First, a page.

- Led a task force that helped improve the company website.
- Created an online company newspaper that helped expand the customer base.
- Brought in two projects ahead of schedule.
Well, you get the idea. Not only will these help make your case to your boss, but they help you feel more secure about even asking. Look at all you did … you do deserve that raise!
Try visualizing entire thing.
See yourself sitting comfortably in your boss’s office. And smiling. Then see yourself asking for the raise, giving your reasons calmly and confidently. Believing in yourself. And make sure you end with your boss saying “YES” and shaking your hand as you leave.
Or whatever visualization you come up with that feels good. Do this daily the week leading up to the actual day you ask for that raise. Again, remember to breathe slowly in and out while visualizing.
Practicing your request.
It helps to do it in front of a mirror or with a friend. Remind yourself that it’s normal to feel nervous even if you have a long list of accomplishments.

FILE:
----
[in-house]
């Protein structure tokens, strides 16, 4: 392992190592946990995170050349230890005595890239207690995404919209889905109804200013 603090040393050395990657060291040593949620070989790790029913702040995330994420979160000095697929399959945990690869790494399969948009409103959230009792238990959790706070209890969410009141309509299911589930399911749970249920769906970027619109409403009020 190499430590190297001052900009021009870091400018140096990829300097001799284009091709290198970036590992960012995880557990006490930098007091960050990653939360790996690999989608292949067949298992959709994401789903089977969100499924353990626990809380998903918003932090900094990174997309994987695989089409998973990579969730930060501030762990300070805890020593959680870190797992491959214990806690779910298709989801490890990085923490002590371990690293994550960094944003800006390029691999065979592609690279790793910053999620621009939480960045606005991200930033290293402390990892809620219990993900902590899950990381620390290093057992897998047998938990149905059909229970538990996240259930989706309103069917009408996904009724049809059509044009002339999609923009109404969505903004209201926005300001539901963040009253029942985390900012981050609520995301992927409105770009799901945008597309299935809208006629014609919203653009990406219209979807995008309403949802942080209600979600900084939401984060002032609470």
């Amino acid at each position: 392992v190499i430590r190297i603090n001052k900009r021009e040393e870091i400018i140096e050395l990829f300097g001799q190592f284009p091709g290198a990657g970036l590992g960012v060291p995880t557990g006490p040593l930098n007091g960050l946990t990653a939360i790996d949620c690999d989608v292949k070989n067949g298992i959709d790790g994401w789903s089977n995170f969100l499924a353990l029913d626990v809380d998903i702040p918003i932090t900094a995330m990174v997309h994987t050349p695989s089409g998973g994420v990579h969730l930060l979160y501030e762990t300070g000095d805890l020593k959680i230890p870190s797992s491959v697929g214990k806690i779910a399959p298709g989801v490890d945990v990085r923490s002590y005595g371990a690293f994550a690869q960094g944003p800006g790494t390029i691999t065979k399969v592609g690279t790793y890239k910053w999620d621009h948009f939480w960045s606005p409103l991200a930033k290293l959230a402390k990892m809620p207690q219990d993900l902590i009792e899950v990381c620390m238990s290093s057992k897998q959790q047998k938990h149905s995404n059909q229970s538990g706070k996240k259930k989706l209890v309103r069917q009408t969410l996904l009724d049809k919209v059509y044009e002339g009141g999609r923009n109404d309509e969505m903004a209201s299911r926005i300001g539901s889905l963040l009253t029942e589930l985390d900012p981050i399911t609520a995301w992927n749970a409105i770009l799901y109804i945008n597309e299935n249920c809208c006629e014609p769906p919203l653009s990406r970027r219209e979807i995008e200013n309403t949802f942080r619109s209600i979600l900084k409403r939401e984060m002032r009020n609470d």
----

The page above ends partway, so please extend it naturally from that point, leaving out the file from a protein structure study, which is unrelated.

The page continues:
So the more you say the words out loud, the more you can own them. And believe them. Again, similar to preparing for a job interview.
Also, do some research.
Look at online want ads and salary charts. What are other people being paid for the same job in your area? What about in your own company (if you can snoop around without getting in trouble).
Now, that doesn’t mean your particular company can go there if a lot higher, especially if they have to work within a salary structure. But it might help you feel more secure when you ask.
So how much do you ask for?
That depends so much on your industry and job title. But, for me, I like to find some kind of logic or simply a percent increase that feels solid.
“I’ve been here a year, got an excellent review, expanded our 19-29 year-old customer base by 50%, and implemented a new budget process. At the moment, my salary is only $45,000 a year. And so now I’m looking to see a bump up in my salary. About 12% bringing me to $50,400 would make me very happy … until next year.”